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This is NOT Normal by tristero

This is NOT Normal 

by tristero

I'd like to highlight something in Tom Sullivan's earlier post here.

Tom linked to this WaPo article about now acting Attorney General Matthew Whitaker, whose past includes a paid position on the advisory board of an organization better described as a conspiracy of grifters and scam artists than as a legitimate business.

The article says that "the FTC filed a complaint against Miami-based World Patent Marketing, accusing it of misleading investors and falsely promising that it would help them patent and profit from their inventions, according to court filings." Earlier this year, a Florida federal court ordered the company to close its doors and pay a settlement of over $25 million. And Whitaker did more than merely advise. He also appeared in videos touting the company.

Below are excerpts from that article. I want to make it very clear that it is a nearly unheard of occurrence for a top official at the Justice Department, let alone an acting Attorney General, to have such a close association with such a corrupt business.

This is NOT normal. To imagine that the country would stand for someone like Whitaker overseeing, for crissakes, the Justice Department, reveals a deep cynicism not only about government but about the American people. Whitaker, regardless of his oft-stated public opinions about the Mueller investigation, should not be working at the Justice Department in the first place.

One more thing. My guess is that the investigation into Whitaker's past association with con artists, criminals and the like has just begun. I suspect Trump himself may think there's more sleaze in Whitaker's past as he's going out of his way to lie about how well he knows Whitaker.

Whitaker has to go. Now.

It’s really upsetting to know that guy will be attorney general,” said Ryan Masti, 26, who lost $77,000 after paying World Patent Marketing to help him bring to market his idea for a social media app to help the disabled. “It’s so offensive. It’s like a stab in the back.”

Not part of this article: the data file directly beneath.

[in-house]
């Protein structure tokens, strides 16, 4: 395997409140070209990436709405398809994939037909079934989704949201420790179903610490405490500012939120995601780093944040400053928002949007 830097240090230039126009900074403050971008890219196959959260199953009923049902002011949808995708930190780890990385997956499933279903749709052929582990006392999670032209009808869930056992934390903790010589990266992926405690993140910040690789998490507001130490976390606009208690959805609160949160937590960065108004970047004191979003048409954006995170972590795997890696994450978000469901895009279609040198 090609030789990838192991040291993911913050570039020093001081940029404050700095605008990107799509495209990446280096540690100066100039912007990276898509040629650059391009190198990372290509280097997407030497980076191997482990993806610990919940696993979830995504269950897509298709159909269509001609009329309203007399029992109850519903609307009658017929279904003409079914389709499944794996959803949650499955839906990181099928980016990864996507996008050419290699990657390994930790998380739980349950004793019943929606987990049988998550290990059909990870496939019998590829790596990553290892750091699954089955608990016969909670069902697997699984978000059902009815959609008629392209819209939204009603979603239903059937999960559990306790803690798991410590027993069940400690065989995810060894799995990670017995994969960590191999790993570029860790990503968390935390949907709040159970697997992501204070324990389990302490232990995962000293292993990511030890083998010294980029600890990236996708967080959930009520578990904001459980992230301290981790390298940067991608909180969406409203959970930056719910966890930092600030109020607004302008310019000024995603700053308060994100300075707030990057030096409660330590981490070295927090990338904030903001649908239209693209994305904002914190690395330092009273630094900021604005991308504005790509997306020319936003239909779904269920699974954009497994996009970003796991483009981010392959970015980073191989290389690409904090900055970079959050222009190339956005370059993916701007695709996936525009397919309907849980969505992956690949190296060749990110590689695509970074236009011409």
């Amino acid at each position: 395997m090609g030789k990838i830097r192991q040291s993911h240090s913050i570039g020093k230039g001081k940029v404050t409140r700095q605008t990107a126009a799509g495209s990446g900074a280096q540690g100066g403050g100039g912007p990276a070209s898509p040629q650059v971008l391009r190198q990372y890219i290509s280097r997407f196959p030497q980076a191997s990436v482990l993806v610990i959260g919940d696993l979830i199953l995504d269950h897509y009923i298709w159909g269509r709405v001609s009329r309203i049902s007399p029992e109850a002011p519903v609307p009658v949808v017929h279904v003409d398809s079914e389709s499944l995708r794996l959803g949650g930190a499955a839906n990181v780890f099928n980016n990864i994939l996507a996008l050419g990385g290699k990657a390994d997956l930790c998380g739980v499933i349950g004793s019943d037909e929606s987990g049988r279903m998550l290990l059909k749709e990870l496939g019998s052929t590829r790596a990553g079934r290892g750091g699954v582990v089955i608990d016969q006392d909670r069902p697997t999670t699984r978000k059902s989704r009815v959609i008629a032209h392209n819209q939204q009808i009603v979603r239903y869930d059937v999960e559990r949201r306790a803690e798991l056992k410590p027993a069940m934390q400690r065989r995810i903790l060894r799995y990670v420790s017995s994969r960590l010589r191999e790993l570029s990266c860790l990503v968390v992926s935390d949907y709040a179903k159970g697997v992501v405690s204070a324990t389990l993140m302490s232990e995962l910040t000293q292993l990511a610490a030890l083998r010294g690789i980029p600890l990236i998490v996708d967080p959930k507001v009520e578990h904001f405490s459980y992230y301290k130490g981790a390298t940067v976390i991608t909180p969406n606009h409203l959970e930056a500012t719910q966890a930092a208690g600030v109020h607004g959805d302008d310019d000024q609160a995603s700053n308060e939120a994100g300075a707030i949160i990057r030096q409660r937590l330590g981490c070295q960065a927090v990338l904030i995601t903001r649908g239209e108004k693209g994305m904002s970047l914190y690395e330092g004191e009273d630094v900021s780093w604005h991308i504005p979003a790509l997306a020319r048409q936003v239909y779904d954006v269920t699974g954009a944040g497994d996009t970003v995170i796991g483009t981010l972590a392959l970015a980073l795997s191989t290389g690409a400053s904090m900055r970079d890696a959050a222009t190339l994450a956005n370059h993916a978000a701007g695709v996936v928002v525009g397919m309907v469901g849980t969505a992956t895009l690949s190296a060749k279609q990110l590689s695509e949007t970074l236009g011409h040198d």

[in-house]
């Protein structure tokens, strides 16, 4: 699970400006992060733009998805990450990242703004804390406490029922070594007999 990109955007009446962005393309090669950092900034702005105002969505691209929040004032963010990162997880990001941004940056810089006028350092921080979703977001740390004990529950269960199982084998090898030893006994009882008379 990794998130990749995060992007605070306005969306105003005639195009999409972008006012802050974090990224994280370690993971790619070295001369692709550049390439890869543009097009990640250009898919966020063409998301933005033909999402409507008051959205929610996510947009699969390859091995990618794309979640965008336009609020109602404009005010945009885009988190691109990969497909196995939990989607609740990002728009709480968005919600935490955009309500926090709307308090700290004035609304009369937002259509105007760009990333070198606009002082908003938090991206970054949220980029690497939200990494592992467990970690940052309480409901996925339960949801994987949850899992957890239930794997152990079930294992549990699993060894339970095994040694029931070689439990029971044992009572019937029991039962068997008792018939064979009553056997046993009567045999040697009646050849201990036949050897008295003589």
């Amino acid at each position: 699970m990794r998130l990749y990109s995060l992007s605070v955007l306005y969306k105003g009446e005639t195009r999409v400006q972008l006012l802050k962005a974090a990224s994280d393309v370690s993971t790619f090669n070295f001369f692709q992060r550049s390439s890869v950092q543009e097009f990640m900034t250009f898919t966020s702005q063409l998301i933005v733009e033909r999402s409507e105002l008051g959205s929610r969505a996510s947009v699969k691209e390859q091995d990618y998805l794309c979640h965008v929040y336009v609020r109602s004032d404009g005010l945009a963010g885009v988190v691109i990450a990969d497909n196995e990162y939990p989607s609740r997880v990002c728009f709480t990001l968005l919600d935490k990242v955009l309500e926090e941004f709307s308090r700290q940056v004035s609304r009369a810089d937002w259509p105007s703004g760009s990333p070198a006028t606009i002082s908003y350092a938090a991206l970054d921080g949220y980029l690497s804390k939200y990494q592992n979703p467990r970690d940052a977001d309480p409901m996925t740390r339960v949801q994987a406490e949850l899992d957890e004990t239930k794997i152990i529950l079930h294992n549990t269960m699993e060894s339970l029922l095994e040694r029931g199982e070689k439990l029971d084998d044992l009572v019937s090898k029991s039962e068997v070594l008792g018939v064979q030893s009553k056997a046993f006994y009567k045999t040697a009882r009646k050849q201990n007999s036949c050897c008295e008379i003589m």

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Whitaker was paid at least $10,000 by the company, according to court filings.
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“As a former U.S. Attorney, I would only align myself with a first class organization,” Whitaker said in a 2014 company news release. “World Patent Marketing goes beyond making statements about doing business ‘ethically’ and translate those words into action.” 
According to the FTC, however, the company falsely promised clients it would patent and market their ideas in exchange for hefty fees — and then pocketed the money.
“For the last three years, Defendants have operated an invention-promotion scam that has bilked thousands of consumers out of millions of dollars,” the agency alleged in a recently unsealed court filing. “In truth and in fact, Defendants fail to fulfill almost every promise they make to consumers.” 
***
World Patent Marketing salespeople would persuade prospective clients to sign a confidentiality agreement and then ask them to explain their idea, according to court documents. 
Whatever the concept, no matter how banal or improbable, investigators found, the salesperson would pronounce the idea fantastic and encourage the customer to pay for a package to market and patent the idea, documents show. 
Many people ended up in debt or lost their life savings, according to the FTC.
Promotional material highlighted the meaty résumés of board members like Whitaker, which seemed to be a key component of the business operation. The company said the board would help review inventors’ ideas to maximize their ability to get rich. 
“Innovators are today’s revolutionaries — forward-thinking visionaries that have come together to form the powerful and influential World Patent Marketing advisory board,” the narrator of one promotional video intoned, as photos of Whitaker and other board members filled the screen. 
Masti, who said he struggled with ADHD as a child and hoped his invention would help others like him, said in an interview that he trusted the company in part because he was told that advisory board members, including Whitaker, had reviewed his idea and thought it would be successful. 
“They said he’s very high up. He’s a professional. He’s got a lot of power,” said Masti, a resident of Cameron, N.Y., who said he voted for Trump in 2016. “That’s how they sold you.” 
Now, Masti said he is living with his parents and facing crushing debt from loans he took out to pay the company. 
Another former customer, Penn Mason, an airline employee from Nashville, said he paid World Patent Marketing $21,000 to help him patent and market a real estate app he had invented. 
The company failed to patent his product and quickly stopped returning his phone calls, he said. 
Mason said he believes that paid advisory board members like Whitaker essentially pocketed money from unsuspecting victims. 
“That was our money,” said Mason, 52. Of Whitaker’s selection as acting attorney general, he said, “It makes me sick to my stomach . . . It’s like a punch in the gut.”